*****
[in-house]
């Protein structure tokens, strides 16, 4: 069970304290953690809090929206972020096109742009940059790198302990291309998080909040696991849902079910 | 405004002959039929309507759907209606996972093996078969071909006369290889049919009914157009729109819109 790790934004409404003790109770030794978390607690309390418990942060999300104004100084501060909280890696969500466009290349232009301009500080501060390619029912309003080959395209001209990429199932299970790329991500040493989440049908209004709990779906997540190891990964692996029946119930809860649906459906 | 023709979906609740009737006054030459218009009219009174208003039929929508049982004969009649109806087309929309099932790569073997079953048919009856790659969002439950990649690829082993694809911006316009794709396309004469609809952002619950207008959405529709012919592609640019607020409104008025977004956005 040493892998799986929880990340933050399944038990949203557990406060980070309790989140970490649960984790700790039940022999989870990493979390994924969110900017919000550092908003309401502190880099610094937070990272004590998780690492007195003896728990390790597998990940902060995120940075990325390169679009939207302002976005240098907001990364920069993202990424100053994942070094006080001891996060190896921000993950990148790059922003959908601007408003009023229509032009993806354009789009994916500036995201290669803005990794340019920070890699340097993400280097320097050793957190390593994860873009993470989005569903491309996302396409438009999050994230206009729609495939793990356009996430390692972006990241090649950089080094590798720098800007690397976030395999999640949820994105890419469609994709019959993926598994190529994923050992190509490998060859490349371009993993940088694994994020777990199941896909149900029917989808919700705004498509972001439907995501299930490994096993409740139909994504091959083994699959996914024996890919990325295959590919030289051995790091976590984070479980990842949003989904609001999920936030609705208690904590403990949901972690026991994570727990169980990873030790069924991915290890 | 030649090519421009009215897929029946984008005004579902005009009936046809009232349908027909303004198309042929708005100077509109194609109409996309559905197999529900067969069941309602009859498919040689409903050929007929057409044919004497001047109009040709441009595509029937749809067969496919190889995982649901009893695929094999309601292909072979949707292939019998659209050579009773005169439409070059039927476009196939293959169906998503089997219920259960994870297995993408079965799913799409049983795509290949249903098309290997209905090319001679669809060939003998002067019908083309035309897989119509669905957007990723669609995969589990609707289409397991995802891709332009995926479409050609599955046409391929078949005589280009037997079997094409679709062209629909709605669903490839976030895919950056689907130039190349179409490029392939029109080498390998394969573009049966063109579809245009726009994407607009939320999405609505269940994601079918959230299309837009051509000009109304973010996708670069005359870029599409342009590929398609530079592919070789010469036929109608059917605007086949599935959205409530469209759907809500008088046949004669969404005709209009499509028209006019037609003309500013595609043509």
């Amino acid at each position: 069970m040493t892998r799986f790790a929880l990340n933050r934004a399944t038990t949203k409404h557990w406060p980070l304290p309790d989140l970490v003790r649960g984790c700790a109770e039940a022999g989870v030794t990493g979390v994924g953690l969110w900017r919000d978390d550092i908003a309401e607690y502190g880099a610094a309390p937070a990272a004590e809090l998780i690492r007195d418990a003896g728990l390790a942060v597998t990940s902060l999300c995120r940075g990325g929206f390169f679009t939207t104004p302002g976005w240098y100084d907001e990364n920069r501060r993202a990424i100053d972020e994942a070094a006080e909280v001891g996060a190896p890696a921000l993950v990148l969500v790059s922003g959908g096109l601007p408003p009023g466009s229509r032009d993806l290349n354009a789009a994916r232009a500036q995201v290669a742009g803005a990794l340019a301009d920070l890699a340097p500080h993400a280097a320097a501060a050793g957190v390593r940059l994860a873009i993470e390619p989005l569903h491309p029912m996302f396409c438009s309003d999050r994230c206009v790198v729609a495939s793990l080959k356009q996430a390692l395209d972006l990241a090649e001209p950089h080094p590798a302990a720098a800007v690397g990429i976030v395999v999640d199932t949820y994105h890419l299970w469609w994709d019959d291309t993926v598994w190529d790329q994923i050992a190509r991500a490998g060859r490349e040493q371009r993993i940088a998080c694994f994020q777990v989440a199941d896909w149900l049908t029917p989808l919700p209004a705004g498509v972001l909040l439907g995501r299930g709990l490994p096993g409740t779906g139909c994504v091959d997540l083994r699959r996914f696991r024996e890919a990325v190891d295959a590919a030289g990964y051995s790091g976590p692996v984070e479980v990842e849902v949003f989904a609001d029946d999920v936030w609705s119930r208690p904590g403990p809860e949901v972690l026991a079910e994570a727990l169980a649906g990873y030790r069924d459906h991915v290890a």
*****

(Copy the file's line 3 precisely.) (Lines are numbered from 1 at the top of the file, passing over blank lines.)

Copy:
């Amino acid at each position: 069970m040493t892998r799986f790790a929880l990340n933050r934004a399944t038990t949203k409404h557990w406060p980070l304290p309790d989140l970490v003790r649960g984790c700790a109770e039940a022999g989870v030794t990493g979390v994924g953690l969110w900017r919000d978390d550092i908003a309401e607690y502190g880099a610094a309390p937070a990272a004590e809090l998780i690492r007195d418990a003896g728990l390790a942060v597998t990940s902060l999300c995120r940075g990325g929206f390169f679009t939207t104004p302002g976005w240098y100084d907001e990364n920069r501060r993202a990424i100053d972020e994942a070094a006080e909280v001891g996060a190896p890696a921000l993950v990148l969500v790059s922003g959908g096109l601007p408003p009023g466009s229509r032009d993806l290349n354009a789009a994916r232009a500036q995201v290669a742009g803005a990794l340019a301009d920070l890699a340097p500080h993400a280097a320097a501060a050793g957190v390593r940059l994860a873009i993470e390619p989005l569903h491309p029912m996302f396409c438009s309003d999050r994230c206009v790198v729609a495939s793990l080959k356009q996430a390692l395209d972006l990241a090649e001209p950089h080094p590798a302990a720098a800007v690397g990429i976030v395999v999640d199932t949820y994105h890419l299970w469609w994709d019959d291309t993926v598994w190529d790329q994923i050992a190509r991500a490998g060859r490349e040493q371009r993993i940088a998080c694994f994020q777990v989440a199941d896909w149900l049908t029917p989808l919700p209004a705004g498509v972001l909040l439907g995501r299930g709990l490994p096993g409740t779906g139909c994504v091959d997540l083994r699959r996914f696991r024996e890919a990325v190891d295959a590919a030289g990964y051995s790091g976590p692996v984070e479980v990842e849902v949003f989904a609001d029946d999920v936030w609705s119930r208690p904590g403990p809860e949901v972690l026991a079910e994570a727990l169980a649906g990873y030790r069924d459906h991915v290890a």